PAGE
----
More recently the lust for cheap clothes contributed to the deaths of over a thousand people, mostly women, in the Rana Plaza fire in Bangladesh. Servitude in the pursuit of our appetite for cloth has not disappeared, even though parts of the process have been mechanised. Don’t take it for granted. Look before you buy and think about how the garments you wear, or throw away, were made and by whom. However cheap a piece of clothing is, there is always a person at the end of that process, unseen, but linked to you by the threads that hold your garment together, and there is always a cost to them, and to the earth of your clothing. Around 40 million people worldwide produce textiles today and it remains the world’s second biggest polluter.
Making cloth has been at the heart of human activity for so long that it has shaped our language, but just as the London mudlarks have to burrow into the banks of the River Thames to find the treasures lost or discarded there, so we have to excavate a little to unearth the words it has given us. Unmarried women still bear the name of the occupation all of them devoted so many waking hours to, spinsters. Women in Europe of the Middle Ages worked hard to make all the yarn their households needed whatever their status. So critical was this activity that time spent on horseback wasn’t lost – there are pictures of women riding and spinning on a drop spindle at the same time.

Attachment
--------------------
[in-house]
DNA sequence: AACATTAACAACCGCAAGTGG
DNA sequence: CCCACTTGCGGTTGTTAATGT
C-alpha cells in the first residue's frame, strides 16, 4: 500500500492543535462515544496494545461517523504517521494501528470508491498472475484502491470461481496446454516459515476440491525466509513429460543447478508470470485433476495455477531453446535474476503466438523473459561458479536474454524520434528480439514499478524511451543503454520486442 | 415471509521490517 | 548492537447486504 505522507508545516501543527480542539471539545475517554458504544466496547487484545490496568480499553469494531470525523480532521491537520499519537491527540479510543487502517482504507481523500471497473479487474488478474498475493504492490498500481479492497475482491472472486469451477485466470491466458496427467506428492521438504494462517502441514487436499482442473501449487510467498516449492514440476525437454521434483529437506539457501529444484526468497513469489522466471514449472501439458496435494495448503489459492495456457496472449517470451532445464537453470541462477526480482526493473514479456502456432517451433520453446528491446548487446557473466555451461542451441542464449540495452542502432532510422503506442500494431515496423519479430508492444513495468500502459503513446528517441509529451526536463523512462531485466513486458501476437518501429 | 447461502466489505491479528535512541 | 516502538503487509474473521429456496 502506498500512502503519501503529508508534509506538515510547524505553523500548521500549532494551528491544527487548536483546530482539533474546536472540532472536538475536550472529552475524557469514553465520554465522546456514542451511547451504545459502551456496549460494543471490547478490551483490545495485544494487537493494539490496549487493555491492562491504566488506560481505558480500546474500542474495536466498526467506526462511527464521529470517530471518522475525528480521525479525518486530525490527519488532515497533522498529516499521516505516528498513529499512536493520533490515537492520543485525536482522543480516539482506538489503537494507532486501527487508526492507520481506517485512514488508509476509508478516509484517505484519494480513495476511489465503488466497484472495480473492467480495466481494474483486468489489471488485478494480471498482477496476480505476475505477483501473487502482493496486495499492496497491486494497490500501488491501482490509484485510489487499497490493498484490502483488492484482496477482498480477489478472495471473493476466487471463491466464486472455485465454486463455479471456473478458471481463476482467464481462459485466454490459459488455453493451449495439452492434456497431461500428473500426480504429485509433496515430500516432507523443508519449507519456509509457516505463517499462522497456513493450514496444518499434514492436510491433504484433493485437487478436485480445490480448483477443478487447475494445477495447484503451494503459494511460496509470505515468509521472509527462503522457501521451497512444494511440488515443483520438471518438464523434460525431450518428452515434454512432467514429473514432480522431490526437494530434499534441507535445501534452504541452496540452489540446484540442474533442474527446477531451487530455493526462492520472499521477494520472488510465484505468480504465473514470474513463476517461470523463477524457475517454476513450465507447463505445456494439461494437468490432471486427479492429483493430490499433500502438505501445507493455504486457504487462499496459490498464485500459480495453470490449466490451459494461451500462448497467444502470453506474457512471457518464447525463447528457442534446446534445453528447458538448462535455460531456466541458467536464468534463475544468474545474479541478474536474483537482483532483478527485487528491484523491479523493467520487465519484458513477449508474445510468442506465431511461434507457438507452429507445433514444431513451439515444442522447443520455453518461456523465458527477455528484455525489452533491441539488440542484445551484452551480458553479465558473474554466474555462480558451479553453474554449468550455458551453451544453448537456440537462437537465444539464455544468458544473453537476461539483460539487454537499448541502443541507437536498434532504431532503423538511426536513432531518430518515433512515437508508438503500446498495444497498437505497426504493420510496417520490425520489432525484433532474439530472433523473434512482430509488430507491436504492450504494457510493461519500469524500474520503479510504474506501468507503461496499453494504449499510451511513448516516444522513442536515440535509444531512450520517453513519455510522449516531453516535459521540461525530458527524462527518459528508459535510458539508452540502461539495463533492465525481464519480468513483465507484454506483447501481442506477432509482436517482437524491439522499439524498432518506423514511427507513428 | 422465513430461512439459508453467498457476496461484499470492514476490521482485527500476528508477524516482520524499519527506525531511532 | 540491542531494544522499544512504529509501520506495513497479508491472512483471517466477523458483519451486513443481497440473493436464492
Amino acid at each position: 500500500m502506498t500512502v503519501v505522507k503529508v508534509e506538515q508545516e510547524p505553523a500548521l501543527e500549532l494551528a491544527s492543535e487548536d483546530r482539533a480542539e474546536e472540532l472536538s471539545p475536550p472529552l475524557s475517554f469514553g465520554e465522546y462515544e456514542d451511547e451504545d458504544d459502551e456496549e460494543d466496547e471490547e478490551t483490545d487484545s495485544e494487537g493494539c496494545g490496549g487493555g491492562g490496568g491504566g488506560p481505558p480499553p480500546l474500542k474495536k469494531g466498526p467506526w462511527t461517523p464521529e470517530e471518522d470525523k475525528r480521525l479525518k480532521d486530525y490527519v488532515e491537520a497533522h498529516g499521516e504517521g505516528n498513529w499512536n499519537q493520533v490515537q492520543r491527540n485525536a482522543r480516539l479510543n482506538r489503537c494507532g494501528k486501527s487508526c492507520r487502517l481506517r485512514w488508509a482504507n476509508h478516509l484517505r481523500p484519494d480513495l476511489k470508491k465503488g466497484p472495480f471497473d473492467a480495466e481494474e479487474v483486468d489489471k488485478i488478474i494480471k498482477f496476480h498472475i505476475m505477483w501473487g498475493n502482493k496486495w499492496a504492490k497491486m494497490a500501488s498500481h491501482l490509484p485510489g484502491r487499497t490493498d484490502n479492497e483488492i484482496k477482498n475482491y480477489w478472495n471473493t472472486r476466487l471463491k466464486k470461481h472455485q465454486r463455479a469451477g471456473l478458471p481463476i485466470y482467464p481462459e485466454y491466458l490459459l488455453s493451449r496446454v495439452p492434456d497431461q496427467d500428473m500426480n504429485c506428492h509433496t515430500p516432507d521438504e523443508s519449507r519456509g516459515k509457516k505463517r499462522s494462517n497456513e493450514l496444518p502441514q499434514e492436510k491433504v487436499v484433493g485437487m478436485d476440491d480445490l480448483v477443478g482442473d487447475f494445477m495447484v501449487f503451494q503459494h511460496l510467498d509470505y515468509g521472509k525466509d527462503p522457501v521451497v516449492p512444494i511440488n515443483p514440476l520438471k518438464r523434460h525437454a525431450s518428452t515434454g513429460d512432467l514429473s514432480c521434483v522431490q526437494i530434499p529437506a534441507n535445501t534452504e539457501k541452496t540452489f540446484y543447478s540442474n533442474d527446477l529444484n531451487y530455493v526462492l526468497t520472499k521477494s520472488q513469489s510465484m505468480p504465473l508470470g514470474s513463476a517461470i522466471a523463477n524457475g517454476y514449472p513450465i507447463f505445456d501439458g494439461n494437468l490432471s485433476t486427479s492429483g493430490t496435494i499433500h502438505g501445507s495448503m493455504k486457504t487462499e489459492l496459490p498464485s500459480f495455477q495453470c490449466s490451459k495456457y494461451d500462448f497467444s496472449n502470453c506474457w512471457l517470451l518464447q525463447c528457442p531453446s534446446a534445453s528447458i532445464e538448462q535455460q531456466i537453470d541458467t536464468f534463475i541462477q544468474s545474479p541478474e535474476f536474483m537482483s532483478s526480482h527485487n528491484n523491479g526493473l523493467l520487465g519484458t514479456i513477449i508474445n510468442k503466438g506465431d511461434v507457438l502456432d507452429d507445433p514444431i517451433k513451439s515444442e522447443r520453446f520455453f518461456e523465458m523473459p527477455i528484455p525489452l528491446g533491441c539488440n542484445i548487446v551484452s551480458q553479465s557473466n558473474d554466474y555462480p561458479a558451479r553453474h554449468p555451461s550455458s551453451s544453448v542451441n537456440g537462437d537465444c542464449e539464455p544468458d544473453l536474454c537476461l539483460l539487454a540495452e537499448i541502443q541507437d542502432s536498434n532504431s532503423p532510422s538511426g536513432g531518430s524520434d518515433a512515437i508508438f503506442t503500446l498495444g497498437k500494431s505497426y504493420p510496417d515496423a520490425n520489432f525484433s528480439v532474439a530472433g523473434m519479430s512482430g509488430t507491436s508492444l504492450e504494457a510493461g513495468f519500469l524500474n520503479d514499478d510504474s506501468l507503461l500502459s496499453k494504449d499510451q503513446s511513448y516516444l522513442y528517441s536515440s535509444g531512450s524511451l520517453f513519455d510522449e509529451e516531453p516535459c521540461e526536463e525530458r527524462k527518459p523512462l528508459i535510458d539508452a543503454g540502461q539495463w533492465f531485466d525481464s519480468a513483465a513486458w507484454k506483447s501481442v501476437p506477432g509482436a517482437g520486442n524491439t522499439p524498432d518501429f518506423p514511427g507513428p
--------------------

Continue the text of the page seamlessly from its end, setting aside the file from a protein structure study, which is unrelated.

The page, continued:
There’s a wonderful picture in margins of the Luttrell Psalter, created around 1330, of a woman about to beat a man with her distaff, the stick that held the wool or linen she needed to spin. Look closely at the distaff, it’s bound with a red ribbon, women were said to bind their distaffs with blue ribbon, except when they were looking for a husband, when they would bind it with a red ribbon. This gave us the expression flying the red flag. We can assume that this was not the man she had in mind, perhaps he was being sleazy, originally a word to describe a weave that was too open, so that it wasn’t good quality cloth. Maybe she found him shoddy, the meaning migrating from the word that describes fabric made with recycled, or shoddy yarn, or maybe he had been pulling the wool over her eyes. Safe to say he hasn’t driven her to ‘rhapsodies’ from the Ancient Greek rhaptein, meaning to sew together, and oide, meaning song.